The field of Toxicology

Toxicology aims to evaluate the study of the harmful effects of chemicals on living organisms, with a view of the risks of exposure to these substances for humans, animals and the environment and to minimize undesirable effects. Toxicology is an interdisciplinary field between the medical, biological and chemical fields of science.

 

The "study of poisons", or toxicology, is a discipline at the interface of chemistry (chemistry) and biology. A toxicologist studies the harmful effects that chemicals ("poisons") may have on living organisms. Toxicology originated already in ancient Greece. The Greek government used poison made from plants in order to adminster them to convicts on death row. A well-known example is the execution of Socrates (399 BC v) by means of a plant extract.

Figure 1:  Drinking the cup of poison by Socrates (Jaques Louis David, 1787).







However, many centuries passed before toxicology as a discipline evolved. The main founder of modern toxicology is Paracelcus (1493-1541) (Figure 2).

He was the first to make a direct correlation between the dose of a substance and the symptoms of poisoning. His most famous statement "the dose makes the poison", everything is toxic if the dose is high enough, is quoted to this day by teachers during introductory lectures in toxicology.

 

A well-known but somewhat outdated unit to express toxicity is the LD50. This is the dose killing 50% of the exposed organisms. Obviously it is not possible to determine the LD 50 value of a substance with people, hence, it is used instead in test animals such as rats and mice. However, experimental animal research often has include safety factors, as laboratory animals and humans may be differently susceptible to toxic substances. For example, people can tolerate a much higher concentration of dioxin than laboratory animals, as was recently witnessed during the poisoning by dioxin of President Victor Yushchenko.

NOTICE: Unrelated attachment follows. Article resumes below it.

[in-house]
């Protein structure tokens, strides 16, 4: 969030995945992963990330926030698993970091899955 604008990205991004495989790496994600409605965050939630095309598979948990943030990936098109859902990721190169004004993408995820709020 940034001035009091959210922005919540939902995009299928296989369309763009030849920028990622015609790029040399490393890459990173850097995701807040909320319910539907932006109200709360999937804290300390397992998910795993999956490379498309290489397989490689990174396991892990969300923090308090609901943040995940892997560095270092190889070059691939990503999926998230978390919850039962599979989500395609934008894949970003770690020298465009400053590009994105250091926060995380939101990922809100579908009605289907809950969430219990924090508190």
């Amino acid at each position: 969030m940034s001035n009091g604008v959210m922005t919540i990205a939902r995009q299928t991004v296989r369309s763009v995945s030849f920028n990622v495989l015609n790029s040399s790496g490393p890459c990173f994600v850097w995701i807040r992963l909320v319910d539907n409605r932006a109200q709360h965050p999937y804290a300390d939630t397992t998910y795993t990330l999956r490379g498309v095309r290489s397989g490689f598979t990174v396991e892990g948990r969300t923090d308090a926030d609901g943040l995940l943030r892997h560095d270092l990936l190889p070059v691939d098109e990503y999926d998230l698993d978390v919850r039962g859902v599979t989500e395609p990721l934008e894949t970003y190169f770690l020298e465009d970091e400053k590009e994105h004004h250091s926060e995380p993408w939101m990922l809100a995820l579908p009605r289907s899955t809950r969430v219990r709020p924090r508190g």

Figure 3: Viktor Yushchenko before (left) and after dioxin poisoning (right).







However, more attention is now given to the ethical treament of test animals and more emphasis is being put on in vitro research. In in-vitro research, experiments are carried out with tissues or cells in test tubes.

 

A very recent development in toxicology is toxicogenomics research. This may, with advanced techniques, determin the effect of toxic substances at the level of thousands of genes at the same time. A major advantage of this technique is both the saving of laboratory animals, as well as providing a mechanistic understanding of the effects of substances. It is the hope of many scientists that the latter technique in combination with other in vitro techniques, end or drastically reduce the use of animals.


Figure 4: In toxicogenomics, the activity of thousands of genes upon exposure to toxins is measured as colored dots.

Nowadays toxicology has many sub-disciplines such as environmental toxicology, genetic and reproductive toxicology, occupational toxicology, pharmaceutical toxicology, food toxicology and medical / forensic toxicology.

 

 

In addition to environmental toxicology, which is often in the news such as with the new dioxin scandal, medical and forensic toxicology often plays a role in the television program "Crime Scene Investigation" (CSI). In the Netherlands, forensic toxicology investigations are conducted at the Dutch Forensic Institute (NFI) in The Hague.

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